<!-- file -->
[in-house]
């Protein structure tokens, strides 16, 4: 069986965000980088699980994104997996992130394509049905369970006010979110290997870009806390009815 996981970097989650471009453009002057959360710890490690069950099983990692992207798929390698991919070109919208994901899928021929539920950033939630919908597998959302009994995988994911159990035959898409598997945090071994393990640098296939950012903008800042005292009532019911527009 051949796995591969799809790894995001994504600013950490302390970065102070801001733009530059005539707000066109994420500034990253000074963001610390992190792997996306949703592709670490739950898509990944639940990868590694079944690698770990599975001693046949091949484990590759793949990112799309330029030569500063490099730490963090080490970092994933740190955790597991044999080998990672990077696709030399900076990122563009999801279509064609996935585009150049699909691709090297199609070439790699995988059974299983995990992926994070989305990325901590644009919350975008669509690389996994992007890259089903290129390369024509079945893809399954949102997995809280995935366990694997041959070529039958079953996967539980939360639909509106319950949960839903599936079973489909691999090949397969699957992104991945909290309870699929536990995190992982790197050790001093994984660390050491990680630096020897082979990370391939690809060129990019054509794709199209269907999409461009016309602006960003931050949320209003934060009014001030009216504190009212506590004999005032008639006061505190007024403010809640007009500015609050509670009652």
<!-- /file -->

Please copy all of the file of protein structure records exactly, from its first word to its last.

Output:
[in-house]
């Protein structure tokens, strides 16, 4: 069986965000980088699980994104997996992130394509049905369970006010979110290997870009806390009815 996981970097989650471009453009002057959360710890490690069950099983990692992207798929390698991919070109919208994901899928021929539920950033939630919908597998959302009994995988994911159990035959898409598997945090071994393990640098296939950012903008800042005292009532019911527009 051949796995591969799809790894995001994504600013950490302390970065102070801001733009530059005539707000066109994420500034990253000074963001610390992190792997996306949703592709670490739950898509990944639940990868590694079944690698770990599975001693046949091949484990590759793949990112799309330029030569500063490099730490963090080490970092994933740190955790597991044999080998990672990077696709030399900076990122563009999801279509064609996935585009150049699909691709090297199609070439790699995988059974299983995990992926994070989305990325901590644009919350975008669509690389996994992007890259089903290129390369024509079945893809399954949102997995809280995935366990694997041959070529039958079953996967539980939360639909509106319950949960839903599936079973489909691999090949397969699957992104991945909290309870699929536990995190992982790197050790001093994984660390050491990680630096020897082979990370391939690809060129990019054509794709199209269907999409461009016309602006960003931050949320209003934060009014001030009216504190009212506590004999005032008639006061505190007024403010809640007009500015609050509670009652």